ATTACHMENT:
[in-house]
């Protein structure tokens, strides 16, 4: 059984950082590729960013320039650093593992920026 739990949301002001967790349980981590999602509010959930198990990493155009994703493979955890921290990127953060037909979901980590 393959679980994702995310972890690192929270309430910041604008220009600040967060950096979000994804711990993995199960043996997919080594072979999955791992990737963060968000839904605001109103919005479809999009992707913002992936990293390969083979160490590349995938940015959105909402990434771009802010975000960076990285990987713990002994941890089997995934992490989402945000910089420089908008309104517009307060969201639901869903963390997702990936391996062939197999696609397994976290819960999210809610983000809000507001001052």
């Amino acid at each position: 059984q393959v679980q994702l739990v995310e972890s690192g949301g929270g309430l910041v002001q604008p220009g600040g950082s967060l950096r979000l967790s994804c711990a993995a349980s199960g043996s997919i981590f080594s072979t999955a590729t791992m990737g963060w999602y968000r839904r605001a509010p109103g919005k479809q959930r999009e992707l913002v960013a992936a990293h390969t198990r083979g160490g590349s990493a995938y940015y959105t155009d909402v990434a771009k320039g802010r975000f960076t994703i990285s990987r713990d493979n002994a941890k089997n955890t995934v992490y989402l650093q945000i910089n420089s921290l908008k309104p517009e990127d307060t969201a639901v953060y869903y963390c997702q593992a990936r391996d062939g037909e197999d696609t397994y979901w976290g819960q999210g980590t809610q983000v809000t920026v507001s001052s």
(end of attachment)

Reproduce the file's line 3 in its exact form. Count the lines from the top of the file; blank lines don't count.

């Amino acid at each position: 059984q393959v679980q994702l739990v995310e972890s690192g949301g929270g309430l910041v002001q604008p220009g600040g950082s967060l950096r979000l967790s994804c711990a993995a349980s199960g043996s997919i981590f080594s072979t999955a590729t791992m990737g963060w999602y968000r839904r605001a509010p109103g919005k479809q959930r999009e992707l913002v960013a992936a990293h390969t198990r083979g160490g590349s990493a995938y940015y959105t155009d909402v990434a771009k320039g802010r975000f960076t994703i990285s990987r713990d493979n002994a941890k089997n955890t995934v992490y989402l650093q945000i910089n420089s921290l908008k309104p517009e990127d307060t969201a639901v953060y869903y963390c997702q593992a990936r391996d062939g037909e197999d696609t397994y979901w976290g819960q999210g980590t809610q983000v809000t920026v507001s001052s």